5 Ways to Protect Your Supply Chain From Asset Bubbles
Keith LaBotz - October 13, 2022
Asset bubbles are ticking time bombs for supply chains, and there’s no way to detect them. Is your supply chain prepared for the next one?
The last asset bubble, in 2006, launched the Great Recession, which famously wrecked automotive supply chains and other sectors of the global economy. It’s a repeating pattern, and current events are raising concerns.
The most devastating recessions in economic history began with asset bubbles, and to date, the efforts of governments and central banks have failed to prevent them. Moreover, the size of asset bubbles and the resulting recessions are increasing over time.
Q: What is an asset bubble?
A: An bubble is a market where asset prices inflate higher than their intrinsic value.
- Bubbles burst when demand and price decrease relatively quickly and the market contracts.
- A bubble can only be recognized in retrospect, looking at the bigger picture over time; a protracted market contraction.
- No one can predict when the bubble will burst.
- There are multiple causes of bubbles, and economists dispute them; some even deny the existence of bubbles.
Asset bubbles and recessions are disruptive and normal occurrences in economic cycles. You can think of them like market corrections on steroids, vital for restoring market health; they eliminate the inefficiencies, excess capacity, and inflated prices that build up during boom times. The problem isn't asset bubbles or the recessions they create but how you and your company respond to them.
Protecting your company from these risks is easier than you think, but it's only possible before the bubble bursts. Once that happens, it’s too late.
This article offers five ways to prepare a supply chain for the next asset bubble collapse.
Asset Bubbles are Undetectable and Unpredictable
The first step to mitigating any risk is detecting it, and being able to predict a threat is even better. The problem with asset bubbles is that they cannot be detected or predicted with certainty. There is plenty of debate on if and when highly inflated assets are due for a significant correction, but no method exists for accurately determining this.
An inflated market can suddenly crash or gyrate up and down in a volatile decline. At any point, it might unexpectedly reverse to exceed its previous highs and then crash. It might ultimately end with a crash, but at what point would you be able to identify it as a bubble?
Q: How can a supply chain mitigate the risk of an asset bubble if it can't be detected or predicted?
A: When an asset bubble collapses, a sudden decline in demand and prices produces supply chain volatility. If supply chain systems can mitigate volatility risks, it does not matter if the root cause is invisible.
That’s good news because most companies are already making process improvements to address supply chain volatility.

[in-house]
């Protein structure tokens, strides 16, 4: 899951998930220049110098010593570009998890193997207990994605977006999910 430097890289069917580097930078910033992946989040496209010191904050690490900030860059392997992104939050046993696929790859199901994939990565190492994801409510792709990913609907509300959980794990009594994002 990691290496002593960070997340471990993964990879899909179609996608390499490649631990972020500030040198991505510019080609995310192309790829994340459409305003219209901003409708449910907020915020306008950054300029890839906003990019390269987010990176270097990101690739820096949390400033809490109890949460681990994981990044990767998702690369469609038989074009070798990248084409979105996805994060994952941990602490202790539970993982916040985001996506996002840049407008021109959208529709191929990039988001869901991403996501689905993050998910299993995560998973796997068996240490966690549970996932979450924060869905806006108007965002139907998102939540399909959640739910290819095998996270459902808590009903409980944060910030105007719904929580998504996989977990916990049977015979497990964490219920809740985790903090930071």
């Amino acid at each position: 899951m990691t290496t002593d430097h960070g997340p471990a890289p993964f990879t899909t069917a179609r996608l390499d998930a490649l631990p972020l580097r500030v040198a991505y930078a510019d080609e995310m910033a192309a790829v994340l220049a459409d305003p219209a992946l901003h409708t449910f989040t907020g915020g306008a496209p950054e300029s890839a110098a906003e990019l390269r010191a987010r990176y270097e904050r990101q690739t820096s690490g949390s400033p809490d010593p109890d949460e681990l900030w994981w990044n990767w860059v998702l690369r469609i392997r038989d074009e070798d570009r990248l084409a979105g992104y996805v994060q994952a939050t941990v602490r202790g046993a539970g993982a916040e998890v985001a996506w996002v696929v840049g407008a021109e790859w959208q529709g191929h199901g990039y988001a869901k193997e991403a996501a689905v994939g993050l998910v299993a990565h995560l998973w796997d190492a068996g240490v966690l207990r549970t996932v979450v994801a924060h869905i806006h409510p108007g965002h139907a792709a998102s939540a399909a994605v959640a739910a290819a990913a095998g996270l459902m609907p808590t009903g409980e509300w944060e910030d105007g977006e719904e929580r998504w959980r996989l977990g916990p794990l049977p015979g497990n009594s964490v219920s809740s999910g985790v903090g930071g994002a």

1. Increase Supply Chain Agility
The volatility supply chains have battled over the past two years has many companies making process improvements to increase operational agility. The quickest way to transform a supply chain is to concentrate efforts on logistics; these articles can help you with that.
The objective is not to predict or detect bubbles - there’s no way to do that reliably. The goal is agile execution, and you’ll need visibility for that: reliable data collection, forecasting, and planning.
2. Cross-Functional Planning and Execution
The effectiveness of supply chain agility depends on its ability to detect changes and respond optimally. An agile response might include a combination of actions like altering production and shipping plans, modifying forecasts, and rerouting a delivery truck.
Coordinating cross-functional responses requires integration of S&OP, APS, and SCM (logistics) forecasting, planning, and execution. The flexis suite of apps enables this with cloud-based deployment and APIs so existing enterprise systems can optimize decisions.
3. Incorporate Asset Markets Data Into Forecasts
A previous post suggested that supply chain forecasts incorporate transportation market metrics to clarify macroeconomic trends. You can use this same approach for financial markets.
There are metrics for assessing the risk of bubbles for various asset classes and equity markets. These include correlations with interest rates, money supply, stock price and market ratios, and other financial mechanisms. Of course, these are speculative, but isn’t that true of all forecasts?
4. Collaborative Forecasting and Planning with Customers
Encouraging customers to share purchasing plans with your company to improve the accuracy of forecasts. Additionally, coordinating customer purchases to synchronize more closely with production and distribution plans can reduce operating costs. Your company can offer incentives to encourage customers to align procurement more closely with your goals.
5. Realtime Forecasting and Planning
Volatility accelerates with panic selling when a bubble bursts, rapidly shifting forecasts and plans. It presents a moving target, and a supply chain must continuously recalibrate its plans to stay on track. Supply chain forecasts and plans should be generated in real time so that decisions reflect current realities at any point.
While no one can predict when an asset bubble will burst, the five tips in this article will prepare your company for the next one. Increasing supply chain agility with cross-functional forecasting and planning is the key to staying on track in volatile markets.
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